Brining Venison – Add flavor and tenderize in one step.

The Briner Jr for corning and brining venison
Use the Briner Jr to make Corned Beast!

When working with wild game, a common technique to “enhance” or “adjust” the flavor is to brine it. This is actually true with a lot of commercial meat as well, it just happens before you see it. For the most part, brining is soaking meat in a salt water/seasoning mixture for some time period. For squirrel or rabbit, it’s a day, for corning, could be a few weeks.

When brining, you need to keep the meat submerged. There are many ways to do this, but I use a container called the Briner Jr.

It’s a plastic bucket, about 10 inches tall and 9 inches in diameter. There are step grooves along the side that a plastic plate fits into that will push the meat down into the liquid and hold it there.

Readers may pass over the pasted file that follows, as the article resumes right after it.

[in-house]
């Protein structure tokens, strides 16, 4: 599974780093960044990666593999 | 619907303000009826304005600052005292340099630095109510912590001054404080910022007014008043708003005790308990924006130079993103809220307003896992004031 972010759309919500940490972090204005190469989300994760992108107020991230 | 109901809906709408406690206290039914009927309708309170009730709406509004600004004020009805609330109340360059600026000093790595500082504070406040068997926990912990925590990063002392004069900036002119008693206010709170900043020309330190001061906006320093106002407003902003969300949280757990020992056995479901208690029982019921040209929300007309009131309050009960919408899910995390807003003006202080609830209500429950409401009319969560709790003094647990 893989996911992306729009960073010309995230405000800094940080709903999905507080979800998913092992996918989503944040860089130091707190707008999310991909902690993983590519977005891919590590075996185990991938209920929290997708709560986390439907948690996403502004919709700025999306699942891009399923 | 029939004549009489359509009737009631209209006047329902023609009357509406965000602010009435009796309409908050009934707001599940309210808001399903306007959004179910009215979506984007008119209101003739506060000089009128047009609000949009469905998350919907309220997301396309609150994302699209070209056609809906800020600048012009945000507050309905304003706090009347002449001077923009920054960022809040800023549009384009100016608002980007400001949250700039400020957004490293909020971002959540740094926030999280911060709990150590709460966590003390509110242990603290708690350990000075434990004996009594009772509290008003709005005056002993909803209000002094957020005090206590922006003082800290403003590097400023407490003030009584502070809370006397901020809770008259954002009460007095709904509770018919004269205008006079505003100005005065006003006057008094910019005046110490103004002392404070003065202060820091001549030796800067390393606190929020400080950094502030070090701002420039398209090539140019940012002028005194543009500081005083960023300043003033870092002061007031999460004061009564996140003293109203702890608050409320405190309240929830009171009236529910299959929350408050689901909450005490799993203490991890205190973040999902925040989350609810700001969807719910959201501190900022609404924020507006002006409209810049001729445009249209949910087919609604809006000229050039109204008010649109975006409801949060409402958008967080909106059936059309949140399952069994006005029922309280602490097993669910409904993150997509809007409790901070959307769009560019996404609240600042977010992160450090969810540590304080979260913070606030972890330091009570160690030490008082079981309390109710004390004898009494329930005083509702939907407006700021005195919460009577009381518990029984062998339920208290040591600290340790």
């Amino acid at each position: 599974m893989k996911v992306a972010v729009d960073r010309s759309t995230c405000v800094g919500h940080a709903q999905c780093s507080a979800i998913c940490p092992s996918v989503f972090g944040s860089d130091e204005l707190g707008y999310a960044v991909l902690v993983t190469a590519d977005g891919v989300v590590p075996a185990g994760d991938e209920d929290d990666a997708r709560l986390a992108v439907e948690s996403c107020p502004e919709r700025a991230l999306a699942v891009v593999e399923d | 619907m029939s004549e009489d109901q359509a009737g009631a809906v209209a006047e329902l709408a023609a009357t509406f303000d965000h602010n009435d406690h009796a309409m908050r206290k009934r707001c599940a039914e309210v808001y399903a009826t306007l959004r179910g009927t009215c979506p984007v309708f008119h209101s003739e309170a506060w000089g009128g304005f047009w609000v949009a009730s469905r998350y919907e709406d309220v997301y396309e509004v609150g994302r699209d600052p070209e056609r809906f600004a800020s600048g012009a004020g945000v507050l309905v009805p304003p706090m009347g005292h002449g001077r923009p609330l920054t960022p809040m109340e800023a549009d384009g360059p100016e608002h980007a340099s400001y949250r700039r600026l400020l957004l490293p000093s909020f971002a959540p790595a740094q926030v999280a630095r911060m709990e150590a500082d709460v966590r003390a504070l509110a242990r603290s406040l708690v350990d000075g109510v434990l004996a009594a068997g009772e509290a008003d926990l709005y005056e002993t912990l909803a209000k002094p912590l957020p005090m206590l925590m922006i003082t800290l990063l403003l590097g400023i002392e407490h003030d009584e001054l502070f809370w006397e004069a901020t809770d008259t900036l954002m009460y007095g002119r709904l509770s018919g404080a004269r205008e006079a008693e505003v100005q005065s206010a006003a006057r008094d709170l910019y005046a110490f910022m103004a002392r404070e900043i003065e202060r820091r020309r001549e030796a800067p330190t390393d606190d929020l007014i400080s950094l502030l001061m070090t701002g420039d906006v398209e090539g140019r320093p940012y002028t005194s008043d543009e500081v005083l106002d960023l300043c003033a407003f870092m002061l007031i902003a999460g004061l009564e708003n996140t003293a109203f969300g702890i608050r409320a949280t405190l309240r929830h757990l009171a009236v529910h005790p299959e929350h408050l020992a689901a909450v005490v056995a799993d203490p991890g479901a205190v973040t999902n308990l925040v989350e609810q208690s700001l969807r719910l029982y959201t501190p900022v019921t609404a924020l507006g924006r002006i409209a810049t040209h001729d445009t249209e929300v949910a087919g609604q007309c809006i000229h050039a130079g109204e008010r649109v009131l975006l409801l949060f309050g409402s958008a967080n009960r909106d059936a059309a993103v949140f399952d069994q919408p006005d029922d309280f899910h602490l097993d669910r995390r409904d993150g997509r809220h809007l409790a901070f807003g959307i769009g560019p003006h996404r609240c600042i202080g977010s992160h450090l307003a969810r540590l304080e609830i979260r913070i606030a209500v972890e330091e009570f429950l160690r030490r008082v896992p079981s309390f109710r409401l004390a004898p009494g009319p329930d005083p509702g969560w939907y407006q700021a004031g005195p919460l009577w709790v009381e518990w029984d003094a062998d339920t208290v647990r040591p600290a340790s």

The lid does seal pretty well, but I like to cover the top with press-n-seal, then put the lid on. This cuts back on odors in the fridge (corning a venison roast for a week can tend to make your fridge smell like pickling spices – not bad, but kind of obnoxious after a while), and also makes it a bit more water tight. I’ll take the whole container and swirl it around once a day to “stir” the mixture.

Easily fits in any fridge.

I’ve used this with roasts up to 7+ pounds, with room to spare. They do maker a bigger model – but it’s huge. You would need a big fridge to hold it. This smaller version fits nicely in my beer fridge. I just hate when I have to make room in the beer fridge…

After a number of uses, it may start to yellow a bit, but hey you only use it for brining. You can easily brine with containers you already have, but this is a reasonably priced container that simply makes the job easier.

Also on Venison Thursday:  A Meat Grinder For Hunters


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